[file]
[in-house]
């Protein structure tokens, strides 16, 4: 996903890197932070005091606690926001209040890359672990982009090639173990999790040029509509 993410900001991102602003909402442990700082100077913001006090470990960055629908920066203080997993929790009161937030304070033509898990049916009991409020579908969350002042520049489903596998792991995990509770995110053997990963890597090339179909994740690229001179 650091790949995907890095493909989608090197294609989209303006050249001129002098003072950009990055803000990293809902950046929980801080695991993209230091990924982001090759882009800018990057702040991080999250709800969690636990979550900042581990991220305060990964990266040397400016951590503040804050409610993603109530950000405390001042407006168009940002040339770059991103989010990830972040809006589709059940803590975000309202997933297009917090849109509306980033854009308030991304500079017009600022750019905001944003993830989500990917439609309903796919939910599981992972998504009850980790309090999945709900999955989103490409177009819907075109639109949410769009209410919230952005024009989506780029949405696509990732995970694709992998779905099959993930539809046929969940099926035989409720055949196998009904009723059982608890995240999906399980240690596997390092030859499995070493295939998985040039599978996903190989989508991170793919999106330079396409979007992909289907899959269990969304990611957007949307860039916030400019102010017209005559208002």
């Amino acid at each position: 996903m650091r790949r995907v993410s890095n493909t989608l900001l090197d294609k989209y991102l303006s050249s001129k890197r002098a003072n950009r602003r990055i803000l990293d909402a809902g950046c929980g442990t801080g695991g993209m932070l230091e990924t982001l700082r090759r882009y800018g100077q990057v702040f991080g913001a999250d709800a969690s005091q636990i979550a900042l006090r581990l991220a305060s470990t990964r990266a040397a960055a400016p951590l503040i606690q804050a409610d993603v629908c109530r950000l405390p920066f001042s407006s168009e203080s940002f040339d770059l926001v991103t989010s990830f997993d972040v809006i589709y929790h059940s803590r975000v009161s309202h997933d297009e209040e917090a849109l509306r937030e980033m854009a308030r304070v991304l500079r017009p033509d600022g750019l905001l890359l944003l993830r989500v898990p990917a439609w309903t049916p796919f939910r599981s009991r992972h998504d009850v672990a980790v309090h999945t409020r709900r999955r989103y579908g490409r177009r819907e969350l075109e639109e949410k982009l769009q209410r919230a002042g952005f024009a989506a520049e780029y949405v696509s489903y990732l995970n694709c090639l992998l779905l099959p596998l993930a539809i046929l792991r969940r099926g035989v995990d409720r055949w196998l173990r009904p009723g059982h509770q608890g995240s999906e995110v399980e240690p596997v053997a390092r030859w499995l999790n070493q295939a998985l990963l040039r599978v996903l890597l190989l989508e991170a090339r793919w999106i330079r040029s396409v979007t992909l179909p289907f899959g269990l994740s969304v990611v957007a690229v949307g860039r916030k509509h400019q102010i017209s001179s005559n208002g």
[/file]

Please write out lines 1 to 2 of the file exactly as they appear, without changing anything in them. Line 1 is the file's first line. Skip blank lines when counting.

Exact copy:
[in-house]
């Protein structure tokens, strides 16, 4: 996903890197932070005091606690926001209040890359672990982009090639173990999790040029509509 993410900001991102602003909402442990700082100077913001006090470990960055629908920066203080997993929790009161937030304070033509898990049916009991409020579908969350002042520049489903596998792991995990509770995110053997990963890597090339179909994740690229001179 650091790949995907890095493909989608090197294609989209303006050249001129002098003072950009990055803000990293809902950046929980801080695991993209230091990924982001090759882009800018990057702040991080999250709800969690636990979550900042581990991220305060990964990266040397400016951590503040804050409610993603109530950000405390001042407006168009940002040339770059991103989010990830972040809006589709059940803590975000309202997933297009917090849109509306980033854009308030991304500079017009600022750019905001944003993830989500990917439609309903796919939910599981992972998504009850980790309090999945709900999955989103490409177009819907075109639109949410769009209410919230952005024009989506780029949405696509990732995970694709992998779905099959993930539809046929969940099926035989409720055949196998009904009723059982608890995240999906399980240690596997390092030859499995070493295939998985040039599978996903190989989508991170793919999106330079396409979007992909289907899959269990969304990611957007949307860039916030400019102010017209005559208002």